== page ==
Nothing but lip service

Obama flubs the 'presidential' test with a veep choice who contradicts the message of his campaign

August 28, 2008|By Jonah Goldberg

Vice president. Who among us can contain their excitement?

Not me. I can't wait to hear more from the man for whom brevity is a Rubicon he will not cross. Ladies and gentlemen, let me tell you something about Sen. Joe Biden, as Joe Biden himself might say: Joe is the guy who will tell the hard truths, say the unsaid things - literally, not just figuratively - to ensure that he has gone the extra oratory mile in service to this great cause, America, for which he will give not merely his last breaths but an unknowable number of breaths in service of the country he loves, never once tiring or being distracted by the grammatical ballast of the period, the wedge issue of the paragraph break or the thud of his audiences' heads soporifically smacking the tables in front of them.

No, never let it be said that Joe won't say what needs to be said, not only when it needs to be said but the other times as well, again and again and, ladies and gentlemen, again.

One can only hope the perpetual motion machine that is Mr. Biden's mouth will, like a million monkeys banging on typewriters, eventually stumble on a plausible explanation for why Sen. Barack Obama picked Mr. Biden, of all people.

It's a leaden cliche to note that the choice of a running mate is the first "presidential" decision a candidate makes. What, then, does it say that Mr. Obama's first such decision contradicts the alleged premise of his presidency?

In his career-making speech at the 2004 Democratic convention, Mr. Obama ridiculed "the pundits" who "like to slice and dice our country into red states and blue states; red states for Republicans, blue states for Democrats." But when it came time to act "presidential," Mr. Obama passed on several short-list veep candidates from red states - the governors of Virginia, Kansas and Iowa - in favor of the senator from deep-blue Delaware.

Over the last two years, Mr. Obama's campaign has gone further, investing a great deal in this idea of Mr. Obama as a postpartisan candidate who transcends all of these silly categories. Quoting the candidate, the official Republicans for Obama Web site proclaims: "For the first time in a long time, we have the chance to build a new majority of not just Democrats, but Independents and Republicans who've lost faith in their Washington leaders but want to believe again - who desperately want something new."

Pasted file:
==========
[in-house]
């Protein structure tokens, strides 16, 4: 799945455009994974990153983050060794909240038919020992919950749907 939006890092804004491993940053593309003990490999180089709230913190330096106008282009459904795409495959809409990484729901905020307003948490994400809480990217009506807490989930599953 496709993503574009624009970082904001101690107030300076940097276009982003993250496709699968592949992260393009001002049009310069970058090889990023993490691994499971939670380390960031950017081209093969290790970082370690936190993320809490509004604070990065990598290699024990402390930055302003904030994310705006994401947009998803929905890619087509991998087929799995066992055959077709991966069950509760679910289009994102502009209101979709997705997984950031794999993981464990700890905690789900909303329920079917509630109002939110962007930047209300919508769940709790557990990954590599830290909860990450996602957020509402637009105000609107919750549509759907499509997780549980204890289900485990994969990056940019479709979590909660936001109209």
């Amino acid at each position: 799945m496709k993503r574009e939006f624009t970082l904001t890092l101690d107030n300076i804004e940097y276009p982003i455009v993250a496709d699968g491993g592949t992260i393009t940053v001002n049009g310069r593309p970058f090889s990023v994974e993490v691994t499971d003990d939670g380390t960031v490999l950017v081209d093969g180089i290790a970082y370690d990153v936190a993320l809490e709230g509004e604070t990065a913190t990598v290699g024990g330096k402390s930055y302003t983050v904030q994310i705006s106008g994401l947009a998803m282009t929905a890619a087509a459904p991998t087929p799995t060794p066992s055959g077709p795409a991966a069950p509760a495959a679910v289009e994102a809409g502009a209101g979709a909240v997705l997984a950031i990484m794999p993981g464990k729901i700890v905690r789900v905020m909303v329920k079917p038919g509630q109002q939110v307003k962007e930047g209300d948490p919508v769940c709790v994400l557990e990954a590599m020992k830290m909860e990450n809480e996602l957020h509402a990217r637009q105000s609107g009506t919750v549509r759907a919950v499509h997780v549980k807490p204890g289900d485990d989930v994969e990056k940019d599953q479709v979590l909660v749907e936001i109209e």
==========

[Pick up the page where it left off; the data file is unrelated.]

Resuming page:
And to feed that bottomless yearning for the new, Mr. Obama picked a Democrat who was first elected to the U.S. Senate when Mr. Obama was 11 years old and Richard Nixon was still popular. When Mr. Biden - already a seasoned pol - first ran for president, Duran Duran was still thought of as the cutting edge of music. What happened? Was Sen. Robert C. Byrd too trendy?

And what about all that jibber-jabber about postpartisanship? When Mr. Obama - the most liberal member of the U.S. Senate, according to the 2007 vote scoring done by National Journal - picks the third-most-liberal senator, does that count as reaching across the aisle?

Even more flummoxing is Mr. Biden's record. Put aside the fact that Mr. Biden's biggest backers are trial lawyers and credit card company lobbyists (so much for attacking business-as-usual) and there's the signature issue of Mr. Obama's campaign: the Illinois senator's superior judgment on the war in Iraq. In his months-long battle against Sen. Hillary Clinton, Mr. Obama insisted that his early opposition to the war represented singular proof of his qualifications to be president. But Mr. Biden, with his "unparalleled foreign policy experience," in the words of an Obama senior adviser, supported the 2003 invasion of Iraq on the same grounds that Mrs. Clinton did.

So Mr. Obama asks voters to value judgment over experience or expertise, but when Mr. Obama himself chose someone best qualified to be president in his stead - "above all, I searched for a leader who is ready to step in and be president," he proclaimed Saturday in Springfield, Ill. - he went the opposite way.

Perhaps that explains why Mr. Obama accidentally introduced his running mate as "the next president of the United States."

Of course, we know why Mr. Obama really made this choice. He thinks Mr. Biden will help with Pennsylvanians, Catholics, men and the working class. And Mr. Biden is ready to serve as the kind of partisan attack dog that Mr. Obama, until recently, decried as an unhealthy feature of our politics.

That's fine. Except it suggests that so much of Mr. Obama's new politics has been just words after all. And with Mr. Biden on board, we know words are one thing the Democratic ticket will never run out of.

Jonah Goldberg is the author of "Liberal Fascism: The Secret History of the American Left, from

Mussolini to the Politics of Meaning." His e-mail is jonahscolumn@aol.com.

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